A single layer is best because it preserves the “micro climate” between your foot and boot, circulating air and keeping your feet warm. Go with 100% wool. DarnTough is great quality and has a lifetime guarantee.
You can’t go wrong with one of these in a color that coordinates with the rest of your gear.
Wear a beanie like this one above under your helmet.
Smith I/O Recon goggles have a micro-optics display where you can view your speed, real-time jump analytics, weather and buddy tracking, GPS mapping, and even a music playlist mode.
A note on combining: don’t go nuts mixing too many colors. If you wear a pop of color like bright red or orange, have it be on either top or bottom, with the remaining colors in the look neutral and coordinating with one another.
PSA: make sure to wear sunblock when skiing. The sun reflects off the snow onto your face, so you need to take extra precaution. I like Armada Sport 70 for all outdoor activities.
Are you ready to hit the slopes in style? I’d love to hear what you’ll be wearing – let me know in the comments below. And if you’re more about hot chocolate than black diamonds, stay tuned for an upcoming post on one of my favorite activities to style: après-ski.
How did 2013 go for you style-wise? Were you totally on point, or was there room for improvement? I’ve been traveling over the past month visiting out of town clients and doing some serious people-watching while on the road. I was sitting in LaGuardia Airport at 6AM one day, and I started a list of don’ts, which grew at each of my stops (Minneapolis, Chicago, North Dakota, and Palm Springs), evolving into the New Year’s Bad Style Cleanse below. Read on for 14 habits to purge from your style diet.
1) Don’t wear a crewneck undershirt with your button-up shirt. Showing your undershirt collar is like showing your underwear, something you don’t want to do in public (I hope). This goes for both casual and dress button-ups. I like Tommy John for great undershirts with v-necks that are low enough not to be visible. Here is my review of the brand.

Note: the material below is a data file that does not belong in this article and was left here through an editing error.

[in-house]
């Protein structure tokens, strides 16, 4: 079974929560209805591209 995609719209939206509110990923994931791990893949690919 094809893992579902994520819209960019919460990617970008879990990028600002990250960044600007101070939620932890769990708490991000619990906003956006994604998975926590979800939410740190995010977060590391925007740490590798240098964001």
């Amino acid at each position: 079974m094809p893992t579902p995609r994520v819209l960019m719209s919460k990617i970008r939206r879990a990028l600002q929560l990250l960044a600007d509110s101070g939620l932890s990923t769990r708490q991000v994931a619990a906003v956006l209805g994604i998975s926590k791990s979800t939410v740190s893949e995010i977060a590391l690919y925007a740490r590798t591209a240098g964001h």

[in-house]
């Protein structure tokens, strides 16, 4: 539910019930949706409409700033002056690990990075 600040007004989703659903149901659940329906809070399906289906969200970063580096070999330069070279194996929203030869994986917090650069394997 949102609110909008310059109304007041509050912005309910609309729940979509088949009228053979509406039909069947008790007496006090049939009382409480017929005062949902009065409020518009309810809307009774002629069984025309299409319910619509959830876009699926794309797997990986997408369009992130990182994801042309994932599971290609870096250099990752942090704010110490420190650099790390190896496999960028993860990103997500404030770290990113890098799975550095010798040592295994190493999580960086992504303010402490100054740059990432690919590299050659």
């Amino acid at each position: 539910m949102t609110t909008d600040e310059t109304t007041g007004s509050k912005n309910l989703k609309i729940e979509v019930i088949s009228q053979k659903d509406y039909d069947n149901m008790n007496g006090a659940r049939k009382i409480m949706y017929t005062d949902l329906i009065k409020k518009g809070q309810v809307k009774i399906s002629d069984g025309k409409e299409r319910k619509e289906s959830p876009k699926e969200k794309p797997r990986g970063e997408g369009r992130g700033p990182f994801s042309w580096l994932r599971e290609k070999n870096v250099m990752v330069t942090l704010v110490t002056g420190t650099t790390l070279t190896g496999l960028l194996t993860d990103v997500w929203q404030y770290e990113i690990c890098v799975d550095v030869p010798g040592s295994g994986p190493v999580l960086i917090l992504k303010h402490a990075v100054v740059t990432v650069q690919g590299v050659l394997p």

2) Even if you’re traveling, you shouldn’t wear loafers with a suit. Try monk straps instead, as they can slip on and off easily when going through security (tip: packing a travel-size shoe horn will make your life easier).
3) You can leave the top button of your dress shirt undone with a tie, but don’t have the tie hanging down below your collarbone. Your tie knot should be no more than an inch lower than the top of where your shirt collar closes.
4) Never wear a backpack with a suit or sportcoat. It’s terrible for the shoulders. Also, you are going to work, not for a trail run.
5) Don’t wear a striped jacket as though it’s a sportcoat. A striped jacket is only worn as part of a suit, never as a separate.
6) Don’t wear a Hawaiian shirt unless you are going to an actual luau.
7) Avoid those hybrid sneakers-shoes at all costs. It’s a sneaker or a shoe. Not both.
8) While you’re at it, say no to those hiking-type sneakers for anything other than an actual mountain trek.